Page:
Tuesday, October 6, 2009

The Individual is a Complex Movement of Mind.

The individual is a complex movement of mind that currently operates, for the most part, under a heavy cover of mind-made darkness. I have come to call this movement the accumulating movement of mind. It is this movement of mind that divides attention in a contradictory manner creating what we have come to call inattention and the unconscious.

The mechanics of the individual work from the unconscious and therefore one’s ceaseless activity manifests largely of and through unconscious reflexes. The demands for security, comfort, and a state of non-disturbance within the landscape of the world we share seem to be crucial factors in driving the individual into a largely unconscious space of existence. People, the world over, are therefore seemingly compelled to co-create systems or patterns of mind that assert self-infused laws of nature, relationship, and reality. Then, a myriad of unspoken, unconscious ‘agreements’ are made among us as to how we safely and effectively navigate our lives in a self-infused world. For many it becomes a substantially more pacified state of existence, habitual grooves of mind, countless avenues of least resistance, avoidance, and escape end up being followed by whole continents of individuals. Yet for others, living becomes hell on Earth.

Our established sense of civilized security, comfort, and non-disturbance is made possible through collective unconsciousness. And it is the accumulating movement of mind that makes such unconsciousness possible. Is it the fault of the child born into the home of privilege that the one born into the home of poverty suffers so unnecessarily? Or is it a shared and equal responsibility of each child, who grows to be an adult, to be aware of the movement of their own mind, and therefore the creation of the individual they become and the consequences of such activity? Why, after countless centuries of human existence on this most beautiful Earth, has the individual not turned their attention to the movement of their own mind? Is it simply a matter of conditioning, of learning, whether powerful or not, or is it more fundamentally a matter of survival that demands one’s mind move in unconsciousness? Having co-created and given birth, through countless centuries, to a civilization built on unconsciousness, does this now muddied mind believe there is nothing more dangerous than becoming conscious of this accumulating movement?

Certainly, or I should hope it is all but glaringly obvious; such an investigation into the nature and movement of mind is the day-to-day responsibility of anyone living in relation with another and the Earth we share. In fact, since there is no choice regarding such relations, for one cannot separate oneself from their need to be related to all that exists, there is only a choice in whether or not one’s relations are largely unconscious or conscious. And we are suggesting today that most every action, thought, feeling, circumstance, perception or experience an individual takes part in is born, springs forth from, and creates an endless chain of reaction within, this largely unconscious movement of mind. Therefore, what one believes to be a conscious act or choice is primarily, first and foremost, the outcome of a largely unconscious movement of mind ceaselessly operating and re-orientating itself in the world around and within oneself.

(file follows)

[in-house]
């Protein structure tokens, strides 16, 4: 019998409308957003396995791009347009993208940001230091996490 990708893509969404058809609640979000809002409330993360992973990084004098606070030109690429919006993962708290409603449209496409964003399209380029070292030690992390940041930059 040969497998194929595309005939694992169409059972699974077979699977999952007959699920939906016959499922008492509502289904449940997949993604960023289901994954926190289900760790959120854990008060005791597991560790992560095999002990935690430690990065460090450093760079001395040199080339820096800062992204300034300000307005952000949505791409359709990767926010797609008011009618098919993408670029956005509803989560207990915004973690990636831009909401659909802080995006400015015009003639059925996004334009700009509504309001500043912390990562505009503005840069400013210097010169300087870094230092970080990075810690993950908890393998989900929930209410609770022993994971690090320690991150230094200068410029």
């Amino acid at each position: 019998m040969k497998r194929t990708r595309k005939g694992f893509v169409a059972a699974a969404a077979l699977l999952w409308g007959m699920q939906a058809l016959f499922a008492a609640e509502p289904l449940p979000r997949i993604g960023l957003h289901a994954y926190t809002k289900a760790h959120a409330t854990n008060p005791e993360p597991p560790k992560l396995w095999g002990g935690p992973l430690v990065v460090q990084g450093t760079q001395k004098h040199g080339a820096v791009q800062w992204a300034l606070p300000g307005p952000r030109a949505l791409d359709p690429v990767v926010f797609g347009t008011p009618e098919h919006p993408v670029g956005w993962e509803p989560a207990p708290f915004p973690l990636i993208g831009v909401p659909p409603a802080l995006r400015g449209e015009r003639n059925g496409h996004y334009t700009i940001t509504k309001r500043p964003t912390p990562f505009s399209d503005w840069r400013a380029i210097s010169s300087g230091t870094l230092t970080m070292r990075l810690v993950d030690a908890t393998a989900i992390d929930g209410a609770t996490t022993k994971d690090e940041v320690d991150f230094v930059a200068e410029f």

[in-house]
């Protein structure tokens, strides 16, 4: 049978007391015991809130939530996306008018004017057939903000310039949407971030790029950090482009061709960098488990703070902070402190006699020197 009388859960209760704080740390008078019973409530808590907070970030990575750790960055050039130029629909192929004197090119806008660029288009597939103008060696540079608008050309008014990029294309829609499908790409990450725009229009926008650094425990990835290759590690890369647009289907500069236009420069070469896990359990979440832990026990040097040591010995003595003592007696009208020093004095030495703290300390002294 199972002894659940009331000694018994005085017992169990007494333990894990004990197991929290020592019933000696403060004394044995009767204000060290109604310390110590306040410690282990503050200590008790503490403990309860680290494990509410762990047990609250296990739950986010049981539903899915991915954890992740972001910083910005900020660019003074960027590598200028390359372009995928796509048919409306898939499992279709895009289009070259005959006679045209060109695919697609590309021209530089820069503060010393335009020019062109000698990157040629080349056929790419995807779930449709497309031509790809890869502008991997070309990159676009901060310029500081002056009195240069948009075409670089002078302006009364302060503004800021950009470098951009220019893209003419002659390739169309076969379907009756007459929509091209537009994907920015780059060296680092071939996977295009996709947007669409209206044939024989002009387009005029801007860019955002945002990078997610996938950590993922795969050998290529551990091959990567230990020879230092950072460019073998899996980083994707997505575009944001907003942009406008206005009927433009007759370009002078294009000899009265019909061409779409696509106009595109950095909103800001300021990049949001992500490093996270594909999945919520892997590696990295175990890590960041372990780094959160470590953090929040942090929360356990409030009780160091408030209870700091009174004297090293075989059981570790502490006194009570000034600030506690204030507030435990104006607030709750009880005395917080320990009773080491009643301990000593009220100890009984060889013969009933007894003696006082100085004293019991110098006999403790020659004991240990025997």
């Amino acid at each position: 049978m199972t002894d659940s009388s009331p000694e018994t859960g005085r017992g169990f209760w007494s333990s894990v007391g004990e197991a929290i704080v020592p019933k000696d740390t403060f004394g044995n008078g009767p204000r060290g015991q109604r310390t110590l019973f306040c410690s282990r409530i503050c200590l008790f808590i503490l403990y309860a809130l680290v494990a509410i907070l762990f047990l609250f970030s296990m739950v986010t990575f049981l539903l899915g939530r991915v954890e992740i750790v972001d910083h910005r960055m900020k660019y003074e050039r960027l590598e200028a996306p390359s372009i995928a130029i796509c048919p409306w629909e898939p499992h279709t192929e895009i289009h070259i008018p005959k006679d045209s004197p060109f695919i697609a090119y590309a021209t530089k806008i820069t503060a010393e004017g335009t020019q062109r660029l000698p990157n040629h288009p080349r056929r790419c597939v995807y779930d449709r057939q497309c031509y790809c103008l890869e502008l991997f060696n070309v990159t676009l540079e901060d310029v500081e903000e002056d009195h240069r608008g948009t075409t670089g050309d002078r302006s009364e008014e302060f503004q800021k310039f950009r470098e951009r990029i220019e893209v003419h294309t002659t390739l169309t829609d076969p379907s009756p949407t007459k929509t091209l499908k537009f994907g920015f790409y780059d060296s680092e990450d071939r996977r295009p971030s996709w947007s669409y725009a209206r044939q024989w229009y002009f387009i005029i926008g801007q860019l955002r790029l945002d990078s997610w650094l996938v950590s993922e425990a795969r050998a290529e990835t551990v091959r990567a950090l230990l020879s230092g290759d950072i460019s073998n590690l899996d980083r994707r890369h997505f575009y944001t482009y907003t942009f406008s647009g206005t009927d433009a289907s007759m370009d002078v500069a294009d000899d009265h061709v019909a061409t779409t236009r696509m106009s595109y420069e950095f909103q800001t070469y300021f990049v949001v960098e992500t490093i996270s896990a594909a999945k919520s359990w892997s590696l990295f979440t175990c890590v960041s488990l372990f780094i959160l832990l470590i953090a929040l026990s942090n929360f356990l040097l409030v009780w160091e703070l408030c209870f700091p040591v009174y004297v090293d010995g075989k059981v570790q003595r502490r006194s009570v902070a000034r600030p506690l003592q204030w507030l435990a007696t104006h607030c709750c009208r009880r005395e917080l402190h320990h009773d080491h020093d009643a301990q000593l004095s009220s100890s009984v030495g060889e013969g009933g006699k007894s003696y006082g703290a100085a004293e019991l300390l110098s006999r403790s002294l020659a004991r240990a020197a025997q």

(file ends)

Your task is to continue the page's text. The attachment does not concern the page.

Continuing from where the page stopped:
And yet what does it take to become aware of the accumulating movement of mind? Must one be born with a special inclination? Must one train, be taught, and practice in order to become aware? Is it only for the select few? I’m afraid there are no particular requirements or prerequisites to awareness or being conscious. I also hate to inform you but there is nothing and has never been anything blocking one’s way, or not permitting one to enter. The unconscious is simply the mind moving in darkness. And the funny thing is you don’t even have to search for a light. Within the landscape of the mind, awareness is light. It is simply a matter of turning one’s awareness to where the accumulating movement of mind enters one’s consciousness. And from there, awareness naturally expands upon that consciousness.

All that is left is one’s relationship with one’s consciousness expanding to include movements previously operating in the dark, the unconscious. This relationship becomes of up-most importance. For there must be freedom from the need to protect and maintain that which is revealed as one’s scope of consciousness expands for there to be the steady observation of the accumulating movement of mind in action. For the individual is of this unconscious movement of mind, not separate from it. And therefore, it is this observation, this expanding awareness, and nothing more, that transforms the mind, the individual, and the world we share.